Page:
What We Build Is Who We Are.
Emerging Terrain’s goal is to inspire re-imagination of the places and spaces of our cities, facilitate community development, and creatively inform civic and urban planning.
Emerging Terrain began with a mission, a project, and a desire to mobilize the growing movement of Design Advocacy Practice in the Midwest. Through this movement, design practitioners across the nation have been seeking ways to impact their city’s built environment more broadly than a defined physical space often established in traditional client/consultant projects. Through the flexibility of nonprofit structure and associated diversity of funding opportunities, an increasing number of organizations have successfully employed combinations of site specific pop-up events, temporary installations, design competitions, focused research undertakings, alternative design proposals, exhibitions, and workshops and conferences. These approaches are intended to engage citizens in citymaking and ultimately impact how vision is generated and incorporated into urban planning policy, practice, and implementation, towards a better public realm. Design Advocacy Practice and Public Interest Design continue to mature through collaborations across disciplines, cities, and regions. Funding initiatives such as the National Endowment for the Arts Our Town indicate that the combination of practitioners on the ground and funders discovering the potential impact of these strategies has led to a broadened understanding of and approach to design in shaping communities.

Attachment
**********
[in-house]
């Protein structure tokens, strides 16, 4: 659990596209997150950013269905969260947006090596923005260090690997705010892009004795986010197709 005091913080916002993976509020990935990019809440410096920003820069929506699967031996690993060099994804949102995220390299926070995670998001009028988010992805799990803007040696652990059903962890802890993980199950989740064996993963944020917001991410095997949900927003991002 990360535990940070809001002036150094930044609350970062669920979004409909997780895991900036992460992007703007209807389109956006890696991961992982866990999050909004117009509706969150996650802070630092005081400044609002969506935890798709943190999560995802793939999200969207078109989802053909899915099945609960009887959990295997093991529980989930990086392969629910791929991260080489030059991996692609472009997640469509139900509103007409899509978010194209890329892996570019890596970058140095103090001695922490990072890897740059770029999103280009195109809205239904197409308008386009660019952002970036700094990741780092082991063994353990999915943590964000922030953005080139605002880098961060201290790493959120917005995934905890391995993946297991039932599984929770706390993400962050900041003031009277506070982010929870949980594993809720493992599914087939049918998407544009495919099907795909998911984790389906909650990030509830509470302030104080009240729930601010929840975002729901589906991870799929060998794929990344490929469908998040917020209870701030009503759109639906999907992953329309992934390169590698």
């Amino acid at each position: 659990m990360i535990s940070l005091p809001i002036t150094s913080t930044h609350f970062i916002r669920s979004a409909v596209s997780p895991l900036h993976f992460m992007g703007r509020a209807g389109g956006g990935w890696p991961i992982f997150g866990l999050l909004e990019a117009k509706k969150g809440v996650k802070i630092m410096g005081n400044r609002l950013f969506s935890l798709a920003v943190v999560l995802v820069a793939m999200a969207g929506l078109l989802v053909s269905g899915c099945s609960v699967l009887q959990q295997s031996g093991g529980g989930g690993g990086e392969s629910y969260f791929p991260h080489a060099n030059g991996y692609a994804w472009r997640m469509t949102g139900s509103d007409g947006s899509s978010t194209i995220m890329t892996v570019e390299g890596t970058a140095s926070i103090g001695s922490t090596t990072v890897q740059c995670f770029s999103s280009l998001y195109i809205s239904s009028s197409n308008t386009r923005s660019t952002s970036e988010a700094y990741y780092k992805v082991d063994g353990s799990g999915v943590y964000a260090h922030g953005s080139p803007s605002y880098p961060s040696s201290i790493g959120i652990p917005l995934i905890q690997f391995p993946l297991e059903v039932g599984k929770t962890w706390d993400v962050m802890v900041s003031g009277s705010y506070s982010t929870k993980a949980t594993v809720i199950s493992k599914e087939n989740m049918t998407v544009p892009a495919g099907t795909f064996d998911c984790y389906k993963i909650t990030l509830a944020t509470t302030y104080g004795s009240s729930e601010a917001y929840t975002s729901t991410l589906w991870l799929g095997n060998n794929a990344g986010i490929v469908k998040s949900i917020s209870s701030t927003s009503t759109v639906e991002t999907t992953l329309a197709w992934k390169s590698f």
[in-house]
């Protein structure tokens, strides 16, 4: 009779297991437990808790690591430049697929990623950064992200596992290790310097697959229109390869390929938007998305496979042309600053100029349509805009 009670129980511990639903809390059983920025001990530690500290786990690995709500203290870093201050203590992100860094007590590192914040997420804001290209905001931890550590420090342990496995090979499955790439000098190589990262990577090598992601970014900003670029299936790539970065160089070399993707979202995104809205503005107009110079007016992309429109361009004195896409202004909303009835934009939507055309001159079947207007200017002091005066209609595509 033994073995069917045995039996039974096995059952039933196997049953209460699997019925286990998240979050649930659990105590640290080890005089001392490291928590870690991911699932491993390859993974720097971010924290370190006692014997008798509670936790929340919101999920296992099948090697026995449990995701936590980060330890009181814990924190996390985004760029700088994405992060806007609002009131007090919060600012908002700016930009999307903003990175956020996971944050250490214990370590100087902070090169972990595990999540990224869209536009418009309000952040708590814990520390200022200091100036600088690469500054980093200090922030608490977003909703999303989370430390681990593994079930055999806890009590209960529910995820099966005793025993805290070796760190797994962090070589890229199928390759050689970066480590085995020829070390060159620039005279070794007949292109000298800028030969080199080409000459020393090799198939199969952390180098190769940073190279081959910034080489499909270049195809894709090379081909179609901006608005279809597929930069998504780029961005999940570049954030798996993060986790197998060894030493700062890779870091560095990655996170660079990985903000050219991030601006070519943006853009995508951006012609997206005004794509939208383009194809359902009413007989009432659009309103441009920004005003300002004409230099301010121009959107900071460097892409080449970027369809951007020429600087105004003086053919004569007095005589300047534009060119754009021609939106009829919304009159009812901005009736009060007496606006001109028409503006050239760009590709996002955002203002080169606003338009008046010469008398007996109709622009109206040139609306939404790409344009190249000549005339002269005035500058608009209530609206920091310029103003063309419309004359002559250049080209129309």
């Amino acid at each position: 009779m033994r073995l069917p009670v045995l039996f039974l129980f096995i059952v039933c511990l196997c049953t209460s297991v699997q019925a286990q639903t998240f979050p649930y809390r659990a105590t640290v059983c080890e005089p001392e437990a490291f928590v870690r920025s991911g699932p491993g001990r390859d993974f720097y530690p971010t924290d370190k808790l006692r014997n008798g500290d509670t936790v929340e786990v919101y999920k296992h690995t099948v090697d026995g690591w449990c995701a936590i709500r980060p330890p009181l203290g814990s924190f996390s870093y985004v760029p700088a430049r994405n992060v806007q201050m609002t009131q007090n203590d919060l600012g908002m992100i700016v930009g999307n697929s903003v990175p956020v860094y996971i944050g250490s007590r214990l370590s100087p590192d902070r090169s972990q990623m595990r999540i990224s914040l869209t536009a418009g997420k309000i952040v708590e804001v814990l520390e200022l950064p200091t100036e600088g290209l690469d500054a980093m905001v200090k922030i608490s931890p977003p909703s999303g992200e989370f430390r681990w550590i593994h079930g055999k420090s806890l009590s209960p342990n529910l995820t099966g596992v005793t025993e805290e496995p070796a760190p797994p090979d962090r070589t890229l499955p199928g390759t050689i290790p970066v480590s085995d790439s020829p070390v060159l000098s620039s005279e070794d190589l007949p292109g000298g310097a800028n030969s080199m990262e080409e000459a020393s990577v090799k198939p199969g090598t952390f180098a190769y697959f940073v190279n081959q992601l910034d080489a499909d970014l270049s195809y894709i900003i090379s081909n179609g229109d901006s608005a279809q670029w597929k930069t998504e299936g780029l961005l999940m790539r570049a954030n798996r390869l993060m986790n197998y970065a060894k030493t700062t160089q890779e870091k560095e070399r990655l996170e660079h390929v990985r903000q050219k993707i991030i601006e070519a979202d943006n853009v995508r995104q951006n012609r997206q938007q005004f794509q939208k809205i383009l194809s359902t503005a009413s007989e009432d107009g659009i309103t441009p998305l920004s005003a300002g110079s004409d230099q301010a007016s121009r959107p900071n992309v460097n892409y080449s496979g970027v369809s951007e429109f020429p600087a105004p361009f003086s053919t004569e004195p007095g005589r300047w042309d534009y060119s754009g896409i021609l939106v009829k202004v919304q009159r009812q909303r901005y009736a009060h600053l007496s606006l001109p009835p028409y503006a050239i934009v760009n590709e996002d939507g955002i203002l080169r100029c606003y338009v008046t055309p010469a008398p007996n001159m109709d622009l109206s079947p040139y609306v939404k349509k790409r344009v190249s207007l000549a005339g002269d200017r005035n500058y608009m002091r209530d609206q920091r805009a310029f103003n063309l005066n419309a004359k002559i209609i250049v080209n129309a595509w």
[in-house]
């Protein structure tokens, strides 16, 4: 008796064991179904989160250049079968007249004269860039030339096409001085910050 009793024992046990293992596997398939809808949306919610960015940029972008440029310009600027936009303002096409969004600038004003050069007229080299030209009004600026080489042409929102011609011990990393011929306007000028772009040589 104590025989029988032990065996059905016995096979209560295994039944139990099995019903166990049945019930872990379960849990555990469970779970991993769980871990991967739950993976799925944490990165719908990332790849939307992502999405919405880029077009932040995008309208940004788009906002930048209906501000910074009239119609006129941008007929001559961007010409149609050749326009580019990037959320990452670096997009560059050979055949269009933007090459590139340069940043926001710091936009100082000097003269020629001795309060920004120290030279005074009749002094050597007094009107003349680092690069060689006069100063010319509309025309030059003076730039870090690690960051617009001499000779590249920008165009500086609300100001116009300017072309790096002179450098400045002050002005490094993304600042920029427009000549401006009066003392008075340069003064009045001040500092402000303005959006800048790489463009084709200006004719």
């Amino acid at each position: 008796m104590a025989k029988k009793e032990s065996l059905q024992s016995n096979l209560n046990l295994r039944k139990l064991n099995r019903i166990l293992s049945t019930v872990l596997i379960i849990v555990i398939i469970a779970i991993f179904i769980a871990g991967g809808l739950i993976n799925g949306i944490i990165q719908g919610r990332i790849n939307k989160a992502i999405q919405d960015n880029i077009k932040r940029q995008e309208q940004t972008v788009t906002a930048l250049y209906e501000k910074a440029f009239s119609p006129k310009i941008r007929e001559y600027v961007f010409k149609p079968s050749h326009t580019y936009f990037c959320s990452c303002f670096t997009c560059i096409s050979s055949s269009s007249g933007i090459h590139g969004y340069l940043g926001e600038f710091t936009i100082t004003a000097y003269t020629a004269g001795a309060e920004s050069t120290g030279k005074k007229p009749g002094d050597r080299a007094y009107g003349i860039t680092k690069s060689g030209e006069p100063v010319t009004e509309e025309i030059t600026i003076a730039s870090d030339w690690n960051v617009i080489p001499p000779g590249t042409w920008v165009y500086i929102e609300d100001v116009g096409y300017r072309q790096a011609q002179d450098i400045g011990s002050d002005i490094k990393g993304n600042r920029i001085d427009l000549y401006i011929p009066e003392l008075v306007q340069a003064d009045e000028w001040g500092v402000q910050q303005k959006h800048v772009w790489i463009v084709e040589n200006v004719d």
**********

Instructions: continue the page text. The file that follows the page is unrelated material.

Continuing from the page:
In the past 3-years, Emerging Terrain has been able to test many strategies and tactics common to Design Advocacy Practice. Focusing on a smaller territory – the Omaha metropolitan area – during this time has generated a record of response and insight into the effectiveness of each. We have acted in partnership or advisory capacity with private land and business owners, neighborhood associations, public sector departments and agencies including the state department of roads, public works, planning, parks, regional planning agency, transit authority, city council, state legislature, community college, state university, and other nonprofits. We have worked closely, across multiple jurisdictions, with private foundations, state art and humanities councils, federal grant-makers, corporate charities, individual citizen contributors, and venture capital investors. We have initiated partnerships and reached implementation goals with multiple Chambers of Commerce. And most importantly, we have begun to foster a community of young design and planning professionals. We identify our most successful initiatives as those in which we were able to give agency to these young professionals, in a risk free, collaborative environment, thus encouraging and enabling the emergence of hybrid forms of practice.